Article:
The Tuamotu Islands are a vast archipelago of several island groups in French Polynesia.
King George Islands
- Manihi — a ring shaped atoll that forms a lagoon perfect for SCUBA and black pearl farming. With only 400 local inhabitants working at either the pearl farms or the single resort, this destination is truly at the edge of the world.
- Undeveloped — Ahe (100 people), Takapoto (440 residents), Takaroa (1,000 residents)
- Uninhabited — Tikei.
- Fakarava — also great for diving. It has 2 passes, the north Garuae pass and the south Tumakohua pass. Both are quite far away from each other, but local dive operators will take you there. Sharks are aplenty in the south pass of Fakarava!
- Rangiroa — one of the largest atolls in the world, and the most populous island in the Tuamotus. Very popular with SCUBA enthusiast and those looking to get away from civilization.
- Tikehau — one resort, plus great diving and birding.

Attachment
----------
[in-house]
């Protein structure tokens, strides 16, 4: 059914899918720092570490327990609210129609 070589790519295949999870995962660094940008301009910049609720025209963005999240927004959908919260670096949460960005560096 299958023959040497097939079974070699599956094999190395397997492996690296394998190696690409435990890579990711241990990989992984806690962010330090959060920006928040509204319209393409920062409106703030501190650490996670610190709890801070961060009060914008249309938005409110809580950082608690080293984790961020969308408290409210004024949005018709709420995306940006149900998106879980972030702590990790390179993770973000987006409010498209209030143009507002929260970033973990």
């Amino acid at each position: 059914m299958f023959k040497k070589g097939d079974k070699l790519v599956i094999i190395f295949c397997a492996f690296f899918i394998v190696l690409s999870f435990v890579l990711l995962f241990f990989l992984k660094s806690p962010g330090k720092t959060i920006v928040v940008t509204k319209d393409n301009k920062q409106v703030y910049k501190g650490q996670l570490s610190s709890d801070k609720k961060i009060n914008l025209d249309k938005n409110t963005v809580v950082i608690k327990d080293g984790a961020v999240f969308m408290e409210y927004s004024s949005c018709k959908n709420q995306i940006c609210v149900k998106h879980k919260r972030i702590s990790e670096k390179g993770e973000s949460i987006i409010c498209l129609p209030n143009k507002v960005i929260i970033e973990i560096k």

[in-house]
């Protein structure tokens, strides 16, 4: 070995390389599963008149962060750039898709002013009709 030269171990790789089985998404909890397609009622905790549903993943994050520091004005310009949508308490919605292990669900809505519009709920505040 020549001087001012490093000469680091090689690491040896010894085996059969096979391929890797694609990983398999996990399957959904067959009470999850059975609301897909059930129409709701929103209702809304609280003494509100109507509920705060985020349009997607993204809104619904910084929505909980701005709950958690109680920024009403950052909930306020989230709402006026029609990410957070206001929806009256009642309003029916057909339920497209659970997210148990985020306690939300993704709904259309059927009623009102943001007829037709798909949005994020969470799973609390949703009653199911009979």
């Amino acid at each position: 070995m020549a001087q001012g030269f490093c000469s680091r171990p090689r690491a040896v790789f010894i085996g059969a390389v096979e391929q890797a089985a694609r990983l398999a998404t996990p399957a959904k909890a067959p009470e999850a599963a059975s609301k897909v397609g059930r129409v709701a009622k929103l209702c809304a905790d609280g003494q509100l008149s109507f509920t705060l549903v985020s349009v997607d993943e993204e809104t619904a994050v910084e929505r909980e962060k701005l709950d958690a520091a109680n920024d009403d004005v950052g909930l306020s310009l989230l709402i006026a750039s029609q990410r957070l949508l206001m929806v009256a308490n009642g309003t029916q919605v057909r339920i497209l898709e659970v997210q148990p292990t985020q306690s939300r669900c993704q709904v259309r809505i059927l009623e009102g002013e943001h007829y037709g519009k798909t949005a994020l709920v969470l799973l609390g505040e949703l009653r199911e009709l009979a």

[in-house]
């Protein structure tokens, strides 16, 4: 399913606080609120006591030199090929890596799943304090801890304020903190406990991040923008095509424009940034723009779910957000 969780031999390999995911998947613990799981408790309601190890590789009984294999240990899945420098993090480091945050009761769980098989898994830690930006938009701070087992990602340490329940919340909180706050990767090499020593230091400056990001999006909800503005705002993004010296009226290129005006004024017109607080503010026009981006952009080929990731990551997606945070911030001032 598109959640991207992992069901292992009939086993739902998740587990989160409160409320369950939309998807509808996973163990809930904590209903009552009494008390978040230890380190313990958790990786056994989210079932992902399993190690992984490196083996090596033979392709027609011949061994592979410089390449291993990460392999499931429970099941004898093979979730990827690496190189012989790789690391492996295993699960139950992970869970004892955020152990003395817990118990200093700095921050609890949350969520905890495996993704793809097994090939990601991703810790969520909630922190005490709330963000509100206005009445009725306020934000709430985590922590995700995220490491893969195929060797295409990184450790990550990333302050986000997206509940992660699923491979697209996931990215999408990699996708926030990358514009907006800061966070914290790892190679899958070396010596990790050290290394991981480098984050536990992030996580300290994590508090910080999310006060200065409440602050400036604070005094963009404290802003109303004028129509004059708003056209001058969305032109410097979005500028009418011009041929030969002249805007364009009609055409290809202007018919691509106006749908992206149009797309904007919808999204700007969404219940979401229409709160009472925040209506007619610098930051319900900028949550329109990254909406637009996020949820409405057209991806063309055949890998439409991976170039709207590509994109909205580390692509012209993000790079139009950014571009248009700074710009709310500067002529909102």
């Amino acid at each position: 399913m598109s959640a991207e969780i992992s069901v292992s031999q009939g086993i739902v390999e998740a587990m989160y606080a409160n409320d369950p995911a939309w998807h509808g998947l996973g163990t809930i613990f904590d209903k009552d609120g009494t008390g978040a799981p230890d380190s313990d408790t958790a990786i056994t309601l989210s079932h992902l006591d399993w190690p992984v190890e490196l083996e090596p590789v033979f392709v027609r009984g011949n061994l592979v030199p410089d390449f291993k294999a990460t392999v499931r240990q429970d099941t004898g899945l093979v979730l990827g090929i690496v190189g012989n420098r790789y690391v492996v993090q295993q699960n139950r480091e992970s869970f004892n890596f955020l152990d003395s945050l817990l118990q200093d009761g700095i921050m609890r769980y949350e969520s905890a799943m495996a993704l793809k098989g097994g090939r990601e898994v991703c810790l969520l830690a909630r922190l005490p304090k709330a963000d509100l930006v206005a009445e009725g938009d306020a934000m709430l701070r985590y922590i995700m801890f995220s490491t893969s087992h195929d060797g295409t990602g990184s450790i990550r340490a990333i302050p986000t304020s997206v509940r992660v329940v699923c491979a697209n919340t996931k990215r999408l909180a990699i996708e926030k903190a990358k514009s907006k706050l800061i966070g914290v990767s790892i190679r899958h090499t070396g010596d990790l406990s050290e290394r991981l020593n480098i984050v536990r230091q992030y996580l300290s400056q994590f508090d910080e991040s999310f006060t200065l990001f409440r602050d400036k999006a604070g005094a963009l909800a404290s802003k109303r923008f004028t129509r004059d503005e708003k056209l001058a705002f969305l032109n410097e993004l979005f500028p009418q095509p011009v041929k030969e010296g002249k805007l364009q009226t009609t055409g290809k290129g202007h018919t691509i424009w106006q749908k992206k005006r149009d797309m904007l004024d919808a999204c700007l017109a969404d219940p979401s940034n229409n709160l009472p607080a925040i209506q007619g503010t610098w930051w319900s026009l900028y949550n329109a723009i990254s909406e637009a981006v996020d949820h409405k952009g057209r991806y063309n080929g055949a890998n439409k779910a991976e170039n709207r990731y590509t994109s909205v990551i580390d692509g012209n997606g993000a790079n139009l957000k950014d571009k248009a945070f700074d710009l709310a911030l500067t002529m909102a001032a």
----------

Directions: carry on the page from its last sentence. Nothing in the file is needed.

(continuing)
- Undeveloped — Apataki (400 residents), Arutua (1,750 residents), Kaukura (500 residents), Mataiva (200 residents), Niau (100 residents), Toau (40 residents).
- Uninhabited — Makatea (one ghost town and a visit from Harrison Ford in Six Days Seven Nights).
- Undeveloped — Anaa (400 residents), Aratika (250 residents), Faaite (250 residents), Katiu (250 residents), Kauehi (670 residents), Makemo (900 residents), Nihiru (25 residents), Raroia (150 residents), Taenga (Mormon community of 75 residents), Takume, (100 residents).
- Uninhabited — Haraiki, Hiti, Marutea Nord, Motutunga, Raraka, Tahanea, Taiaro (private), Tepoto Sud, Tuanake,
- Undeveloped — Napuka (250 residents), Puka-Puka (100 residents), Tepoto Nord (50 residents).
Duke of Gloucester Islands
- Undeveloped — Hereheretue (50 residents), Nukutepipi (2 residents).
- Uninhabited — Anuanuraro, Anuanurunga.
The Tuamotu Islands are the largest chain of atolls in the world. All of the islands are low lying atolls built on coral reefs. The most important source of cash income in the Tuamotu Islands is black pearl cultivation.
- Black pearl farms